“That would be enough to ensure that Boris Johnson doesn’t have a majority,” said Molly Scott Cato, a Green MEP.
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But the initiative – the first pact by parties at a British election for 100 years – was met with a furious attack by John McDonnell, Labour’s shadow chancellor.
“I remember what the Lib Dems did when they were in government. Go and ask any disabled person in this country who went through the brutality of the work capability assessment,” he said, on the campaign trail in Liverpool.
“We will never enter any pacts, coalitions or deals like that ever.”
The Unite to Remain campaign said it had been “rebuffed” by Labour, some of the party’s figures warning they “can’t even be seen to be talking to you or I will be expelled”.
John Curtice, the polling expert, has dismissed the impact of Unite to Remain as “minimal” – arguing it will deprive the Tories of six seats at most – because most anti-Brexit voters are Labour supporters.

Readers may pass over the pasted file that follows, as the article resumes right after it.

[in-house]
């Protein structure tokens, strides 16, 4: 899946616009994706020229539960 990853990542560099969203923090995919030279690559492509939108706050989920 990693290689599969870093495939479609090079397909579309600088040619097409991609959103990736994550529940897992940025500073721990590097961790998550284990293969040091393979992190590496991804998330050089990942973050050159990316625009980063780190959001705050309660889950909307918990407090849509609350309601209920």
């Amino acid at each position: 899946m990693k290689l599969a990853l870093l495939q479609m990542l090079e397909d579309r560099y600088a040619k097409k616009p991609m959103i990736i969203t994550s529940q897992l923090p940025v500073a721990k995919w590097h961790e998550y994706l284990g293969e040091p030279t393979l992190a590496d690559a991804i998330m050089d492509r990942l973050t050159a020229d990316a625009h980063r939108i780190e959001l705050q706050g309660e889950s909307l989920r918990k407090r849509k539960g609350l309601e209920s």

Of the 60 targets, not one would have delivered a different result at the last election in 2017 if the Lib Dems, Greens and Welsh Nationalists had fielded a single candidate.
But Peter Dunphy, the alliance’s election strategist, dismissed those results as irrelevant – because the “massive swings to Labour” two-and-a-half years ago had long since disappeared.
“At least 44 of those 60 seats can be regarded as highly winnable,” he told The Independent, adding that meant it required a less than 10 per cent swing.
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A single Remain candidate would see only a “tiny” number of voters switch to the Tories, polling suggested, Mr Dunphy said, adding: “In Conservative-facing seats, that could be critical.”
Across the 60 seats, in England and Wales only, the Lib Dems will stand in 43 constituencies, the Greens in 10 and Plaid Cymru in seven.
The most high-profile target of the pact is Dominic Raab, the hard-Brexit backing foreign secretary, with the Greens standing aside for Lib Dems in his Surrey constituency of Esher and Walton.
Mr Raab romped home with a 39-point lead in 2017, but a new poll offers hope to Jo Swinson’s party, suggesting he is only 9 points ahead – even before the Greens stand aside.